i finally got to see my mum
the night before she died;
it long time was that she’d been ill
but, then so had i.
i came looking like a bandit
medical mask swathing half my face;
t’was the only way they’d let me in
i’m grateful for that grace.
she was awaiting my arrival
i could see it in her eyes,
she was waiting on my arrival
til i came she would not die.
her small pastel room was cozy,
for a hospice anyway,
with mementos, cards and flowers
bringing cheer to her long days.
she floated on a bed of air
comfortable and best for her they said.
it seemed much too noisy to my ear
but i was glad of any good it did.
at first she didn’t notice
that i was in the room,
our souls by illness both so subdued
we could hardly pierce the gloom.
i’d come with sis and dear old dad
she was used to their visits dear
and one of them, i know not which,
told her “dave is here.”
her glassy eyes turned right to me
joy and hope did try to leap;
but the leap, alas, was more a crawl
she was just too worn and weak.
her mumbled words were fragments
not grammer correct as used to be;
slurred speech but with clear meaning,
love and encouragement aimed at me.
dad and sis would add a word in
and mum would then reply
but mostly it was me that night
on whom she kept her eyes.
those eyes did slowly brighten
and her energy grew strong,
at least relatively speaking,
but my duty came ere long.
her strength so waxed she actually rose
with help ’cross room she walked.
she wished to use the washroom
her medical condition forgot.
with dad and sis’s assistance
back to the bed she came;
her spirit still was mighty
but strength seriously on the wane.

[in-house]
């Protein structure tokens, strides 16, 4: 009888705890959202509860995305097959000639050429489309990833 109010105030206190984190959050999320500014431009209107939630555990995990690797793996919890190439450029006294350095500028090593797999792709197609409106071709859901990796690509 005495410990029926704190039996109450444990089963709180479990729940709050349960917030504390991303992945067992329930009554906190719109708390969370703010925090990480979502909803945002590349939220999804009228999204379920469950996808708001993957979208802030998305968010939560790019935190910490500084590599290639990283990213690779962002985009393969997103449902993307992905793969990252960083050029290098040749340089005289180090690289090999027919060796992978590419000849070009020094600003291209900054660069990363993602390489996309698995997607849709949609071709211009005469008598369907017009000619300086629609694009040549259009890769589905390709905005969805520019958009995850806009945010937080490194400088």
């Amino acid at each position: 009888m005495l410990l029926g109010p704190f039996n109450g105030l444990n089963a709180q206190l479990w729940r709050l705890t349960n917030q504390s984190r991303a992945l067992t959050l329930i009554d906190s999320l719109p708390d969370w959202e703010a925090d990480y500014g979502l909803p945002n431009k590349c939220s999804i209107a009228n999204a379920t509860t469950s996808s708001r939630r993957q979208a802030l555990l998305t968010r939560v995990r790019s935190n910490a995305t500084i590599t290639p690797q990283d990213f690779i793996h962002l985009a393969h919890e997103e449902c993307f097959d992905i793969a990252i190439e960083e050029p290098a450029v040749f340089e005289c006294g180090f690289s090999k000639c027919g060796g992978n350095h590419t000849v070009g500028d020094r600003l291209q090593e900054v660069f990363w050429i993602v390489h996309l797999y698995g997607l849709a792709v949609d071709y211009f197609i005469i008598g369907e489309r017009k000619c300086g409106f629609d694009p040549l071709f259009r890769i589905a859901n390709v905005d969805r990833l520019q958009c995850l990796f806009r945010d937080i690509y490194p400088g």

it seems no one had made clear to her
the truth of that room and bed,
for that is when she reached out to me
and in thready voice she said,
“i want to go home!”
thus heavy duty came to me
as so often seems my lot,
unpleasant truth still truth it be
i told her, “you cannot.”
“i can’t?”, she asked in a small voice,
puzzled not complaining;
“not ever again”, i bluntly said,
though grief my heart was paining.
she mulled this as she lay back down
both dad and nurse her aiding.
i felt sad but good for partly this harsh truth
was why for me she had been waiting.
a special bond had mum and i
we’d known each other’s weakness;
we also knew each other’s strength,
plain talk mine, hers encouragement and meekness.
she rallied and again sat up
love and joy shone in her face;
we four had such a visit then
a wonder of God’s grace!
reluctantly we finally said goodbyes
we all simply had to sleep;
said goodbye, peace in our eyes
none felt the need to weep.
then one last time mum waited
on my loving dear old dad,
to come where she lay stuck
as each day he always had.
faithful as he could be he came
near after dawn’s first light,
gladly to spend his energy and time
on one who’d made his life so bright.
he read a verse and said a prayer,
and sang to her of the Lord they loved,
touched her lip with water to sip
and cooled her with damp cloth.
the same routine as every day
since death too close had got
their bond forged even stronger
by the trials the cancer brought.
then one last time she looked at him
eyes full of warmth and love,
now at peace she closed those eyes
went home to God above.
thus a mighty Godly warrior
from this sad earth departed,
but her strong faith and love live on
into each she knew imparted.